Shabbat Shalom: Turning fire into light

Mar 7, 2024 | Article

By: Nelly Ben Tal
Senior Israel Emissary (Shlicha)

Last weekend, I took part in “Golshim L’chaim – Ski to Live“, a special project in its 17th year thanks to the Aspen JCC with the support of JEWISHcolorado.

Every year, we are privileged to host a group of disabled army veterans from Israel. They continue their rehabilitation process through this 10-day program, during which they build their mental abilities, gain confidence in their bodies, and do incredible things on the mountain, regardless of their disability or trauma.

While saying goodbye to such an outstanding group of young Israelis, I realized I was experiencing some unexplained pains in my body. I noticed that my eyes were getting heavy, and my body was covered with pain. The pain was all over:
in Yossi’s hand,
in Nitai’s leg,
in Amiram’s kidneys,
in Omri’s intuition,
in Adel’s hand and broken heart,
and in Sapir’s beautiful smile.

Although I understood that those body parts were not mine, I still felt the pain. Quick research led me to learn about Phantom pains, which I had never heard about before. (Phantom pain is when you feel pain in a body part that you no longer have.) The pain was overwhelming, and I knew it was the pain of the entire nation right now. While real phantom pains are much more difficult, it still felt like I found some kind of “diagnosis” for the pain I have felt since October 7.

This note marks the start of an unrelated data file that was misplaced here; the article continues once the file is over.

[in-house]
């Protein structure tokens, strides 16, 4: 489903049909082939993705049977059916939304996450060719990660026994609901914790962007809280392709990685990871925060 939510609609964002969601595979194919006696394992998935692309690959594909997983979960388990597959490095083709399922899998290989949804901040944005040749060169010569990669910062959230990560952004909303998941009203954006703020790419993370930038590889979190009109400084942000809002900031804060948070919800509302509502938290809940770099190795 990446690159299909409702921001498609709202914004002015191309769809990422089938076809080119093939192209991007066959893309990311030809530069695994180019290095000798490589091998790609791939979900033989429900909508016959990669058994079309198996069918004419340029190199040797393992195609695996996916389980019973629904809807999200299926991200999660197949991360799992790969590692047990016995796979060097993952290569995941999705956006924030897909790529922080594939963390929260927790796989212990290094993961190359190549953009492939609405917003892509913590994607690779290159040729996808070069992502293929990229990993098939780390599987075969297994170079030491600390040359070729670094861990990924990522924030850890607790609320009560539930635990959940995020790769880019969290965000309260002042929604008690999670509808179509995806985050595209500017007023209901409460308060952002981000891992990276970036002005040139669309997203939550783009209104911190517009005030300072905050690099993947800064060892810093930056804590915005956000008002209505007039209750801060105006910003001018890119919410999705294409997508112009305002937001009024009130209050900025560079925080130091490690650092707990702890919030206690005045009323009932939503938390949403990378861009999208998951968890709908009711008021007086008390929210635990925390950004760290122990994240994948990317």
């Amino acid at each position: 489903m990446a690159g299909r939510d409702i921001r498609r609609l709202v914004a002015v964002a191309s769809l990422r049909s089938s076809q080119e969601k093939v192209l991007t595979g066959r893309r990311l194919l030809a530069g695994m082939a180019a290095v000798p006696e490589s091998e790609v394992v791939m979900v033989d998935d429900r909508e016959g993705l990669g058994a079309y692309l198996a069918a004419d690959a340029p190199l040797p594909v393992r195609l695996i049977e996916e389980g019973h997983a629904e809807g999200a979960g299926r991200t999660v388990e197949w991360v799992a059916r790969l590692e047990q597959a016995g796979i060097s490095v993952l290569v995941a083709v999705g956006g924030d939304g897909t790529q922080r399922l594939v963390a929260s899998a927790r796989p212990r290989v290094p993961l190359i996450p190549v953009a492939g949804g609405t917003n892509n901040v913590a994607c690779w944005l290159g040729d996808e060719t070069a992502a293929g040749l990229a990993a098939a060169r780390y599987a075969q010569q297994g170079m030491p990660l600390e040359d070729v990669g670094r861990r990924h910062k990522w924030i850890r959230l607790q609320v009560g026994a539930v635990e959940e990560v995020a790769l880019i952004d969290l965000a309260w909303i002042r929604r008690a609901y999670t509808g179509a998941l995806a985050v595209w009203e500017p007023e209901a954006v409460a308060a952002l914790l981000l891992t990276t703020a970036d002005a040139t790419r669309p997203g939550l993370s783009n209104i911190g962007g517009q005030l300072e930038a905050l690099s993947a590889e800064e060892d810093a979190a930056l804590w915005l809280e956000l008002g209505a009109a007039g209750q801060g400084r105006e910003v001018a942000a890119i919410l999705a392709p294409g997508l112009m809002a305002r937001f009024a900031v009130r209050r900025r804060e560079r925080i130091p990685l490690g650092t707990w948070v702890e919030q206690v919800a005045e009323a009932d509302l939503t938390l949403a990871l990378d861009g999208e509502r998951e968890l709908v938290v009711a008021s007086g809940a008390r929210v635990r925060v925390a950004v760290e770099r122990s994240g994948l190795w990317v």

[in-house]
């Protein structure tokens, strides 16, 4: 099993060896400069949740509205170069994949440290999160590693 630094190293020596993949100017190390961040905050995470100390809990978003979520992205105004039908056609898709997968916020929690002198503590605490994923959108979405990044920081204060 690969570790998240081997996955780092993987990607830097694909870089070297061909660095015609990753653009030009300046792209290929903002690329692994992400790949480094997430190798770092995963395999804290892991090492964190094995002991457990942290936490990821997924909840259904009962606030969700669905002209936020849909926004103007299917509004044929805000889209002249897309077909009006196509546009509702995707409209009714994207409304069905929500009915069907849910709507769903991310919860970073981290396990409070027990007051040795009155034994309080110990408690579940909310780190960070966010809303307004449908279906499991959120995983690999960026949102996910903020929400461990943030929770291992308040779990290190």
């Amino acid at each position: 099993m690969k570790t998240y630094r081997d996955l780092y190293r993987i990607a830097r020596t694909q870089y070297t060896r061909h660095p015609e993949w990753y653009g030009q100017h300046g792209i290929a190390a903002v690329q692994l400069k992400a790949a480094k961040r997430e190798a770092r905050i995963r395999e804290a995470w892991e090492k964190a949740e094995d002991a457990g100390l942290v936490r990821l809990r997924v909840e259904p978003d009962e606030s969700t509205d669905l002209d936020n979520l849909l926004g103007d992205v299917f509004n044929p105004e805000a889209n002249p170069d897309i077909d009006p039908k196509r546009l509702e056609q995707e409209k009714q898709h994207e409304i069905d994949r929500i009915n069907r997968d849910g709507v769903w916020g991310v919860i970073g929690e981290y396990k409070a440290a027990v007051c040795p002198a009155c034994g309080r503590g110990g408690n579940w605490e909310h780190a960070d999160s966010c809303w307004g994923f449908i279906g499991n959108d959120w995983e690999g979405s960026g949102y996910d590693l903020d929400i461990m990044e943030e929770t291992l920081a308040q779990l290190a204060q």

Suddenly, I realized how much light these Israelis brought into the community.

Two days earlier, I was standing on the second floor of the Chabad Aspen JCC on Thursday night with Rabbi Mintz and his wife Lieba and I saw their happiness at bringing this group together. Shalom, a young man full of energy played the violin while singing and praying. Everyone felt the togetherness, the unity, the love and care for each other.

The focus of this week’s Torah Portion, Vayakhel is the call for people for the purpose of community building in a joint, call to action. Among other things, it defines what rest is – the prohibition of lighting fire. In my view, all of these are interconnected in such a special way.

Since October 7th, it feels like all we are aiming to do is to be together and take action. We try hard to turn the horrible fire that destroyed and killed on that horrific Shabbat into a big collective light.

This past weekend’s experience and this Shabbat’s Parasha both remind us of the importance of community and the power of shared action, as well as the importance of transforming fire and pain into light.

Please email Nelly Ben Tal at with questions or comments.